Thomas Marlborough Pryor and wife Hannah baptized a son named Marlborough Pryor in 1822 in the Church of England. The son’s marriage to Eleanor Rogers was recorded in 1837 at 30, making him a teen when he was baptized. Thomas Marlborough Pryor was deceased before his son wed. A obituary for Thomas’ appeared in Jackson’s Oxford Journal on March 10, 1821: Thomas Marlborough Pryor, Esq. of Hampstead. No additional information provided.

Marlborough Pryor b. 1807, d. 1869

This Marlborough Pryor is probably the son of Thomas Marlborough. His obituary gives clues to his parents and his birth year matches to the birth of Marlborough Pryor, born in 1807 to Thomas Marlborough and Hannah Hoare.

THE LATE MR. MARLBOROUGH PRYOR.–At the request of relatives of the late Mr. Pryor residing in Oxford we copy the following from the Hertfordshire Express– We have recorded in our obituary of this week the deal of Marlborough Pryor Esq. of Weston , a Magistrate for this county and Beds, and Chairman of the Committee of Visitors of the Three Counties Asylum, at Arlesey. The value of the service which he rendered in this capacity to the county deserves some recognition beyond that of a passing notice. We may state that Mr. Pryor’s father was the second son of John Pryor, Esq., of Baldock, and his mother was the daughter of Samuel Hoare, Esq, of Lombard-street, banker. He was born in 1807, and might we believe, have inherited a share in the great brewery of Truman, Hanbury, and Co., but in preference he became a member of a leading commercial firm in London–Cotesworth, Powell, and Pryor. .. He was for several years an active Magistrate in Middlesex and in that capacity took a prominent part in the erection and organization of the Lunatic Asylum at Coney Hatch…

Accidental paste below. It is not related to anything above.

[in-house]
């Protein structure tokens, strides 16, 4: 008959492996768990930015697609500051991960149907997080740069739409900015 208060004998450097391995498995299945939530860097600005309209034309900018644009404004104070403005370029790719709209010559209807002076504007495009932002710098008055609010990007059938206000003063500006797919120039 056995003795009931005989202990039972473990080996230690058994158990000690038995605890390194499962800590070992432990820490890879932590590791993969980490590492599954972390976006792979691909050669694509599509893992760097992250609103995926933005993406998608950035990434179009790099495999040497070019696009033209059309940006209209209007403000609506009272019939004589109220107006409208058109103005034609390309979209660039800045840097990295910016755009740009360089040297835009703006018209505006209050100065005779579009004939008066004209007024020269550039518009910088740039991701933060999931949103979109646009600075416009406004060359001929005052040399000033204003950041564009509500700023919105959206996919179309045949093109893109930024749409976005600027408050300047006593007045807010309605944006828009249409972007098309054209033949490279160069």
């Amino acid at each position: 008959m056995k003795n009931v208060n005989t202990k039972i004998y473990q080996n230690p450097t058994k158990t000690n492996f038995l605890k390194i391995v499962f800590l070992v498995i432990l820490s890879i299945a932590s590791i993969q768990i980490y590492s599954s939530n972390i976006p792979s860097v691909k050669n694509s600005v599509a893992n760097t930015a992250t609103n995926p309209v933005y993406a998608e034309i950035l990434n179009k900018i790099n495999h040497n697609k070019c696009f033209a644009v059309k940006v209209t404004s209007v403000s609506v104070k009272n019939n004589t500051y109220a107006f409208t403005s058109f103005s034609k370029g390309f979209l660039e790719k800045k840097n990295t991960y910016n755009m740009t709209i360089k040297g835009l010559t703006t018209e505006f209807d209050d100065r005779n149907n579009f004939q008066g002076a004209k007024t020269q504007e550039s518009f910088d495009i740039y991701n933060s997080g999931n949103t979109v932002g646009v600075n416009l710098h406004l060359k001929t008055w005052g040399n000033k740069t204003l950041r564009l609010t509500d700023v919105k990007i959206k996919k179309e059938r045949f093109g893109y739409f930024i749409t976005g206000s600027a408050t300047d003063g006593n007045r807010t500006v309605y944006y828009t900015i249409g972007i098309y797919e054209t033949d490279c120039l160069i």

Jackson’s Oxford Journal. February 27, 1869

I’m wondering why the name Marlborough was popular in this line of Pryors. The earliest use of the name was 1777. My searches led to the Earl of Marlborough. I don’t know if the name points to a connection with the peerage in England. It could even point to a location since the seat of the Marlboroughs was in Oxfordshire.

Any ideas?

Category: UK Pryors | Tags: , ,

Francis Prior of Hertfordshire, England

uk-flagI’m diverting from our US Pryors to UK Pryors for this post… If you’re interested in the Pryor/Prior name from Herfordshire, England I stumbled across an interesting tidbit of information. I’m passing it also because I suspect someone will find it useful.

From The Gentleman’s Magazine, and Historical Chronicle, Volume 82, Part 1, Published 1812.


Over one of the arches a framed board, with arms, and the following inscription: “At the upper ende of this midle ile lyeth intered body of GEORGE CORDELL, esquire, who served QUEEN ELIZABETH, and was sergeant of the Ewry to KING JAMES and the late KING CHARLES, in all sixty yeeres, who married DOROTHY, the only daughter and heyre of FRANCIS PRIOR, of this parish, with whom she lived 52 yeares, and deceased the 26th May, 1653, being aged 84 yeeres.”

One ANN PRIOR lived in this parish to the age of 120.

Such a short inscription but such remarkable lives. Cordell served 3 monarchs in such turbulent times — Elizabeth I was the daughter of Henry VIII and she beheaded her cousin Mary Queen of Scots, James was Mary’s son, and Charles I (James’ son) ascended the throne only to be beheaded in 1649. From 1649 to 1660 England was without a king and functioned as a Republic. I found a definition of his court position:

The ewry was responsible for the provision and storage of linen for the royal tables `and serve up water in the silver ewers after dinner, whence the office has its name.
— from British History Online

Oh, what Mr. Cordell and his Prior wife must have lived through. What he must have heard at queen’s tables and the successive kings. The historical characters he may have seen. It’s remarkable that he kept his position through such turmoil.

Perhaps this inscription may help to take a Prior line into the 16th century.

Category: England | Tags: ,